A cytochrome P450 allele confers pyrethroid resistance on a major African malaria vector, reducing insecticide-treated bednet efficacy

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Science Translational Medicine  20 Mar 2019:
Vol. 11, Issue 484, eaat7386
DOI: 10.1126/scitranslmed.aat7386

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Tracking insecticide resistance

Malaria prevention relies extensively on mosquito control using insecticide-treated bednets. However, insecticide resistance in mosquito vectors of malaria threatens control of this disease. In a new study, Weedall et al. detected the major genes conferring insecticide resistance on the Anopheles mosquito vector of malaria in Africa. They found a DNA marker in a gene (cytochrome P450) encoding an enzyme that breaks down the insecticides used for treating bednets. The authors then designed a simple test allowing this resistance to be tracked and showed that mosquitoes carrying this resistance marker were better able to survive and to take a blood meal after exposure to insecticide-treated bednets in a field hut study in Cameroon.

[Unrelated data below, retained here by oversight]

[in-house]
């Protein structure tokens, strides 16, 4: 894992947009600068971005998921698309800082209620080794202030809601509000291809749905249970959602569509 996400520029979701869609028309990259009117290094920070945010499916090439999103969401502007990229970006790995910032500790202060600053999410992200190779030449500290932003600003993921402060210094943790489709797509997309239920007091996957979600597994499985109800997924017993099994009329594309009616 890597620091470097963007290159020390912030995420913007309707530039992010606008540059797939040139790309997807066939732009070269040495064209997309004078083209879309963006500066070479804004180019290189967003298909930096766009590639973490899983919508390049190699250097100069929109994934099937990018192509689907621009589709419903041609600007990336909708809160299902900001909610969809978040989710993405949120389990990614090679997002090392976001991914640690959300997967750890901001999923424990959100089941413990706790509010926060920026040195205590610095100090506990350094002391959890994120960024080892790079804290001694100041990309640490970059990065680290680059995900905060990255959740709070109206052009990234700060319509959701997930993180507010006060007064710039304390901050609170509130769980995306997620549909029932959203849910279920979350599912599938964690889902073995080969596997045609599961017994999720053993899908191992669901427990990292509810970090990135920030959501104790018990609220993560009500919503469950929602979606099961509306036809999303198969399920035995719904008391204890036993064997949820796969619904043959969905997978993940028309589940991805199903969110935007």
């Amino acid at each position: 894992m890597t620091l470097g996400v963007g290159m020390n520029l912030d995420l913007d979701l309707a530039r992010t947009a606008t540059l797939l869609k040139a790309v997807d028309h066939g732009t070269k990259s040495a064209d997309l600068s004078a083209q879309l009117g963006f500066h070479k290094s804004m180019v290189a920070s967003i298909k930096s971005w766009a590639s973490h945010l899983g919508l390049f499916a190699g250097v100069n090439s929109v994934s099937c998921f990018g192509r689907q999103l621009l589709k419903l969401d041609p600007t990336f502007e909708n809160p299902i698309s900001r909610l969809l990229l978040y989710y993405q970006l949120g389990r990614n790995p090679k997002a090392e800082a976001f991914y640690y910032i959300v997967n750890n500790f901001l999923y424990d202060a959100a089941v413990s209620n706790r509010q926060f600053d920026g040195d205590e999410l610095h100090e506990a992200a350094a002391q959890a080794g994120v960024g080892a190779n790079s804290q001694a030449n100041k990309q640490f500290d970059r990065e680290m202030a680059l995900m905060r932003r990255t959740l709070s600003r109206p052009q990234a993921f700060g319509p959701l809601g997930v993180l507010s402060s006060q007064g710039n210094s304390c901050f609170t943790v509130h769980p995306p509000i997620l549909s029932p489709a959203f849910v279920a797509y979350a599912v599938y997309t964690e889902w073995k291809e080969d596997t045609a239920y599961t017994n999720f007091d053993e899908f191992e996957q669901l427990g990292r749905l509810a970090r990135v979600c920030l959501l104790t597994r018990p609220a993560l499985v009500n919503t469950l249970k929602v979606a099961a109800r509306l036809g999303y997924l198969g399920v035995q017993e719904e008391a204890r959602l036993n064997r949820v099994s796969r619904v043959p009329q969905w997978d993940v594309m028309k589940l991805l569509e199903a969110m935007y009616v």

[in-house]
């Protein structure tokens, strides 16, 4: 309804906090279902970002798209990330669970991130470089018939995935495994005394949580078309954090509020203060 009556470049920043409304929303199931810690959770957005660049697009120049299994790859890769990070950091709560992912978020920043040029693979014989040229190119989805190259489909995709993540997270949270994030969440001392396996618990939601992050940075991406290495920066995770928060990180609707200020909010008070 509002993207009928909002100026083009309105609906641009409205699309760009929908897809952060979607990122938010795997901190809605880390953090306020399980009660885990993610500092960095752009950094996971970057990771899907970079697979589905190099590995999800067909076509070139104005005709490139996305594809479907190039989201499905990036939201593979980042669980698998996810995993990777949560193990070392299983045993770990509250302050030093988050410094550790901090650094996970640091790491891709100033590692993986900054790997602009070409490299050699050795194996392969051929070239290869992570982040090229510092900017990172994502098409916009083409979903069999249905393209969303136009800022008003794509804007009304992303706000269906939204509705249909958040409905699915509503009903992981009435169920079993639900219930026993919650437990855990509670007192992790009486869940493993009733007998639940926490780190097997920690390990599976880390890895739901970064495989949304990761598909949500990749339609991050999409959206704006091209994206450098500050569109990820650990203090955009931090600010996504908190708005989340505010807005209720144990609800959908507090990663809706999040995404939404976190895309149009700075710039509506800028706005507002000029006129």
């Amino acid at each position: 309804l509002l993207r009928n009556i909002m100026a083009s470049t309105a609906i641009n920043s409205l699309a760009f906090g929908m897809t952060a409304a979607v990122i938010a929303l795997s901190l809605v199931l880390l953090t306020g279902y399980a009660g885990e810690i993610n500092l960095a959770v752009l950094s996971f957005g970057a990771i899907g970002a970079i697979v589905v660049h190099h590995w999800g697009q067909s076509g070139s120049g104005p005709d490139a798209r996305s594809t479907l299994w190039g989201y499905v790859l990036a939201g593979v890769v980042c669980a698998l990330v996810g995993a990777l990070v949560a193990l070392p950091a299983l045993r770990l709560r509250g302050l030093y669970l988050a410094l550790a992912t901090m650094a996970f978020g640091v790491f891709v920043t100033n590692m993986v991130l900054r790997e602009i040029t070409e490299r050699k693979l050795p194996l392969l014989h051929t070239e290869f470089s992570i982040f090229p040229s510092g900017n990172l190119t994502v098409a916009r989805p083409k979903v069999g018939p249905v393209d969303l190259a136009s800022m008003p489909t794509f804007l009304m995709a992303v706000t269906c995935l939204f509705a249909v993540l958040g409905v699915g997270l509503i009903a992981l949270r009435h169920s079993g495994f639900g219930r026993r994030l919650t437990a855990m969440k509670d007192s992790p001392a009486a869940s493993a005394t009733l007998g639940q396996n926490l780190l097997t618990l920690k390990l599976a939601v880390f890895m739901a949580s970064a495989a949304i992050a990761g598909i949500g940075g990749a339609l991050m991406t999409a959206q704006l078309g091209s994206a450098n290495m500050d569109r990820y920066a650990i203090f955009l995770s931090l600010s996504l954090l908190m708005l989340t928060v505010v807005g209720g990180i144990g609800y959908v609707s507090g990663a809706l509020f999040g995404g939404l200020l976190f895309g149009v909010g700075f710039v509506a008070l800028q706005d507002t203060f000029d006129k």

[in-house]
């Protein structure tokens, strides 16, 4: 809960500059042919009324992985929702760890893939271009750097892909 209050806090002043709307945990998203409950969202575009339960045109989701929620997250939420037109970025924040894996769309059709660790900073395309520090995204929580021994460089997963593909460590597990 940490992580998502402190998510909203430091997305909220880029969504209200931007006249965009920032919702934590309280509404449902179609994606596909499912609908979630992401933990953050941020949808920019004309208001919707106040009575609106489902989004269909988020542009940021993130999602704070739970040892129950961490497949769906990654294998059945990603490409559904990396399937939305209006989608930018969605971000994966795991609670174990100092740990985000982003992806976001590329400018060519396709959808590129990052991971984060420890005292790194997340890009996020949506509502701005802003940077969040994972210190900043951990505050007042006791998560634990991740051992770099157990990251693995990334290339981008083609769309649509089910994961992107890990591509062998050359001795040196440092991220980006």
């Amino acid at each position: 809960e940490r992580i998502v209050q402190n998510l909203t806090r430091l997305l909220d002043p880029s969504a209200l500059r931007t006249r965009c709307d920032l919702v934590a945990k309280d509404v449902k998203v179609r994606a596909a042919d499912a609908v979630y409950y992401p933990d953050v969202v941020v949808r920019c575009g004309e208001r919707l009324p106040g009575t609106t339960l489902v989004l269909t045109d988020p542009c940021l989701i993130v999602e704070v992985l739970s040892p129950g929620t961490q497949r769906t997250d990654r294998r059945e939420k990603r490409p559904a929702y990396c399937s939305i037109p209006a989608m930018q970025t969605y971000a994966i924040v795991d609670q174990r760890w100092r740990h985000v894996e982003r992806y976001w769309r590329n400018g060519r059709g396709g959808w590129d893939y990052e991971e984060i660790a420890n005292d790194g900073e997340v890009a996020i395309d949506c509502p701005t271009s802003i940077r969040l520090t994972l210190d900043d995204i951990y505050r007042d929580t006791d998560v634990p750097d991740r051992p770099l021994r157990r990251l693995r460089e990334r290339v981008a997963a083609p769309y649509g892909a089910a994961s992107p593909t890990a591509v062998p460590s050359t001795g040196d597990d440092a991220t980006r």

Metabolic resistance to insecticides such as pyrethroids in mosquito vectors threatens control of malaria in Africa. Unless it is managed, recent gains in reducing malaria transmission could be lost. To improve monitoring and assess the impact of insecticide resistance on malaria control interventions, we elucidated the molecular basis of pyrethroid resistance in the major African malaria vector, Anopheles funestus. We showed that a single cytochrome P450 allele (CYP6P9a_R) in A. funestus reduced the efficacy of insecticide-treated bednets for preventing transmission of malaria in southern Africa. Expression of key insecticide resistance genes was detected in populations of this mosquito vector throughout Africa but varied according to the region. Signatures of selection and adaptive evolutionary traits including structural polymorphisms and cis-regulatory transcription factor binding sites were detected with evidence of selection due to the scale-up of insecticide-treated bednet use. A cis-regulatory polymorphism driving the overexpression of the major resistance gene CYP6P9a allowed us to design a DNA-based assay for cytochrome P450–mediated resistance to pyrethroid insecticides. Using this assay, we tracked the spread of pyrethroid resistance and found that it was almost fixed in mosquitoes from southern Africa but was absent from mosquitoes collected elsewhere in Africa. Furthermore, a field study in experimental huts in Cameroon demonstrated that mosquitoes carrying the resistance CYP6P9a_R allele survived and succeeded in blood feeding more often than did mosquitoes that lacked this allele. Our findings highlight the need to introduce a new generation of insecticide-treated bednets for malaria control that do not rely on pyrethroid insecticides.

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